Variable and intermittent grip force control in response to differing load force dynamics

Francis M. Grover*, Patrick Nalepka, Paula L. Silva, Tamara Lorenz, Michael A. Riley

*Corresponding author for this work

Research output: Contribution to journalArticlepeer-review

7 Citations (Scopus)

Abstract

A recent study (Grover et al. Exp Brain Res 236(10):2531–2544, 2018) found that the grip force applied to maintain grasp of a hand-held object exhibited intermittent coupling to the changing load forces exerted by the object as it was oscillated. In particular, the strength and consistency of grip force response to load force oscillations was tied to overall load force levels and the prominence of load force oscillations. This contrasts with previous reports of grip force-load force coupling as generally continuous and stable and, therefore, has implications for theoretical accounts of grip force control that are predicated on these prior understandings of the coupling. The finding of intermittency additionally raises questions about the consistency of the temporal relation (i.e., lead/lag) between grip force and load force over time. The objective of the current study was, therefore, to investigate how the time-varying pattern (i.e., the regularity vs. complexity) of load force variations contribute to shifts between more intermittent and more continuous grip force control, and to determine the temporal consistency of the coupling. It was found that grip force became more tightly and continuously responsive to load force as load force changes became less predictable. Additionally, we report strong evidence that the temporal (i.e., lead/lag) relation between grip force and load force and the strength of their coupling vary substantially over time.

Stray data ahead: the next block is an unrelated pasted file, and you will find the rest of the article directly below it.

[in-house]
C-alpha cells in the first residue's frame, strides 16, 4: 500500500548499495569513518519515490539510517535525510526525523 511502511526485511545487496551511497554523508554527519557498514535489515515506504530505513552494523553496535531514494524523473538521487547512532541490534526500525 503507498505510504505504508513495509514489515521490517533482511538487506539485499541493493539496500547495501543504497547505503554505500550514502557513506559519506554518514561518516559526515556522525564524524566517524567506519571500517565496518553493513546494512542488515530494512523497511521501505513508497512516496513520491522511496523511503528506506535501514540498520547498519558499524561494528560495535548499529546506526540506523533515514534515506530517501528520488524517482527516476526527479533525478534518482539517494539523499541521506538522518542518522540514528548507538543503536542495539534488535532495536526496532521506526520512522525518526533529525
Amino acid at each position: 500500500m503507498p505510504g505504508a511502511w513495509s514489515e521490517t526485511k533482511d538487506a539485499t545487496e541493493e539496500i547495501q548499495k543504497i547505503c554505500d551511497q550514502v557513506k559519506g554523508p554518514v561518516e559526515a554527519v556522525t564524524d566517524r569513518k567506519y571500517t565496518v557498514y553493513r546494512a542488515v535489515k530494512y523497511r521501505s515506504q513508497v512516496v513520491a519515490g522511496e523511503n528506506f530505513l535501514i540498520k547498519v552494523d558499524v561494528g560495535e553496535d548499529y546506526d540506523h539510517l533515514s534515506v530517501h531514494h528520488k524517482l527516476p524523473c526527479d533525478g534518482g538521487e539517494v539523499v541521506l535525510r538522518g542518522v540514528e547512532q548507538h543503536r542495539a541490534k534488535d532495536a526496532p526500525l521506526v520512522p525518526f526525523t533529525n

Original languageEnglish
Pages (from-to)687–703
Number of pages17
JournalExperimental Brain Research
Volume237
Issue number3
Early online date12 Dec 2018
DOIs
Publication statusPublished - Mar 2019

Keywords

  • grip force-load force coupling
  • intermittency
  • predictability
  • recurrence quantification analysis

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